The legal foundation for this comes from a 1994 tax court decision Childs v. Commissioner.[1]  This decision was the last time the Internal Revenue Service challenged an attorney’s ability to enter into an agreement to defer their contingent legal fees.  In Childs, U.S. Court of Appeals for the 11th Circuit affirmed the tax court’s ruling that attorneys may structure their fees, holding that taxes are payable on structured attorney fees at the time the amounts are received.[2]  The IRS has now cited the Childs decision favorably and recognized it as binding precedent in a Private Letter Ruling.[3]  In that PLR, the IRS described that the “Tax Court held that the fair market value of taxpayer’s right to receive payments under the settlement agreement was not includable income in the year in which the settlement agreement was effected because the promise to pay was neither fixed nor secured.”  It went on to state that the “court further held that the doctrine of constructive receipt was not applicable because the taxpayer did not have a right to receive payment before the time fixed in the settlement agreement.”

Since these are “tax-advantaged” plans there are rules and formalities which can be a bit inflexible.  It is a well-accepted tax construction that works.  A lawyer, who earns a contingent fee, must decide before settlement to have his/her fee paid over time instead of taking it in a lump sum.  The fee that is being deferred is paid to a life insurance company which will agree to make future periodic payments.  The decision to defer can be made at any point before the settlement agreement is signed, even right up to the moment before the agreement is signed.  Even though a fee has been technically earned over the course of representation of the client, the lawyer (according to tax authorities) hasn’t earned the fee for tax purposes until the settlement documents are executed.  An attorney has the autonomy to decide whether to defer all or part of their fee in this way. 

Attorney Fee Structures

Attorney fee “structures” are annuities and work very much like a non-qualified deferred compensation plan.  The taxes that would be otherwise paid on the fee earned at the time the case is settled are deferred, and that money grows without tax on the growth.  When distributions are made, the entire amount distributed during a year is taxable for that year.  Based upon a taxpayer’s tax bracket, there may be some distinct tax advantages to entering into this type of arrangement as opposed to being taxed on the entire fee in the year it was earned and investing it after tax.  Depending on how much the fees are, current tax bracket rates and any other sources of income, stretching out payment of fees can result in potentially a smaller tax burden.  This is a challenge in most professions; timing of income but controlling the realization of income is possible for attorneys.  Using attorney fee structures, plaintiff attorneys can defer their fees and income taxes on those fees for personal injury cases as well as many other types of cases.  An attorney fee structure allows an attorney to set up a personally tailored retirement plan without the monetary and age restrictions or other drawbacks of a qualified plan.  The attorney can defer taxes on his or her fees as well as the interest that those fees earn until the year in which a distribution is received from the fee structure.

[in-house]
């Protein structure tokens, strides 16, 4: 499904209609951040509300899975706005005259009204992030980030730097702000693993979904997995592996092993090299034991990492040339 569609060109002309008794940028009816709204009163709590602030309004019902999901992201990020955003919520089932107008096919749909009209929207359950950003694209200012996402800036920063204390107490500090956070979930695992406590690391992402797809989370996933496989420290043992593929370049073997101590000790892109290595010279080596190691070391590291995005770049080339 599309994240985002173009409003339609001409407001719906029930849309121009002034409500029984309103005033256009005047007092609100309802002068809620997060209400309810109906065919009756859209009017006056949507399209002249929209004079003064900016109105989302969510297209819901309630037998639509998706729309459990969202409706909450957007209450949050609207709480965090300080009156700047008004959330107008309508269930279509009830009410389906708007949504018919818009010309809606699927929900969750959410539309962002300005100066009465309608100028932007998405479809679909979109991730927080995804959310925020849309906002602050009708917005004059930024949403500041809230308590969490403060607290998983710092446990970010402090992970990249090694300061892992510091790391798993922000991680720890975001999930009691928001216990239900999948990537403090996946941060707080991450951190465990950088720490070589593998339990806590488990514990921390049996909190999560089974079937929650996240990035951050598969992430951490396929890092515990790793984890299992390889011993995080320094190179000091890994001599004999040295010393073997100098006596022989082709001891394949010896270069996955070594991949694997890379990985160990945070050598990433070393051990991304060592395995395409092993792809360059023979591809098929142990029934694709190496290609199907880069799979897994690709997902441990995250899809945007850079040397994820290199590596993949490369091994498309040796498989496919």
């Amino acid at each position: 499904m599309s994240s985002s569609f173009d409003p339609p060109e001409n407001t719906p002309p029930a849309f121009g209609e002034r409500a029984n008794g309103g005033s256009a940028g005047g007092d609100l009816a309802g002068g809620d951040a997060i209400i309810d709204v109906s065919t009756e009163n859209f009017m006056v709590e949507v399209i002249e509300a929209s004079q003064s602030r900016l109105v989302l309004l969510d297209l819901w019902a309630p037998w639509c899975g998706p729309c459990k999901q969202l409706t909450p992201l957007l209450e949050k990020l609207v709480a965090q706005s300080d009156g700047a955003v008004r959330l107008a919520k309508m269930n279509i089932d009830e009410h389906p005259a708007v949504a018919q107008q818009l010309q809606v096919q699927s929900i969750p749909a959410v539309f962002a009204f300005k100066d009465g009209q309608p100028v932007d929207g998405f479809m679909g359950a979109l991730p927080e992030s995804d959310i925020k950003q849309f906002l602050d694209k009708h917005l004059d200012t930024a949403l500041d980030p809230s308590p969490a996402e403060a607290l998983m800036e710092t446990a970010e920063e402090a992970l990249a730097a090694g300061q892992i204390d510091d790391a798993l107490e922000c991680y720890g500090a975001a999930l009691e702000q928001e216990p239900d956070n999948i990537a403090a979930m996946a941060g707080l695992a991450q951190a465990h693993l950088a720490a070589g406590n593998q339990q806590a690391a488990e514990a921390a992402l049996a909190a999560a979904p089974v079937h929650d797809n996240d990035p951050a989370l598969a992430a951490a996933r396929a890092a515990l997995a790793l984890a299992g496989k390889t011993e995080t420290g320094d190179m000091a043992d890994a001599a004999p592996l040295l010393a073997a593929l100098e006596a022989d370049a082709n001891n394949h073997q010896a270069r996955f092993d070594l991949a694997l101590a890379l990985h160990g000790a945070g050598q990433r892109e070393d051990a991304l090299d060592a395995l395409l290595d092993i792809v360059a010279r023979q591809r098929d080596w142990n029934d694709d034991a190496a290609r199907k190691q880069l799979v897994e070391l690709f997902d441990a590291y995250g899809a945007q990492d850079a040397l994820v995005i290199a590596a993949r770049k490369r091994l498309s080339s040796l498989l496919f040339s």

The fee structure can help a lawyer avoid the highest tax brackets by leveling off income spikes due to large fees and spreading the income out over several years.  An attorney who otherwise would have an unusually high income in one taxable year, but elects to spread the income over several years, avoids paying taxes in the highest bracket.  Couple the tax savings with guaranteed earnings on the deferred funds, and the benefits of an attorney fee structure become obvious.  Fee structures can be done by one attorney in a firm, without the requirement that other attorneys and employees participate, as would be the case in a qualified retirement plan.  Also, there is no limit as to the amount of income deferred.  By comparison, there are statutory limits to the amount one can defer in a qualified retirement plan.  Even if the attorney participates in a qualified retirement plan or individual retirement account (IRA), he or she may still defer additional income through an attorney fee structure.  Unlike traditional retirement plans, there is no requirement of annual deferments.  A bonus is that the attorney fee structure is exempt from creditor’s claims in most jurisdictions.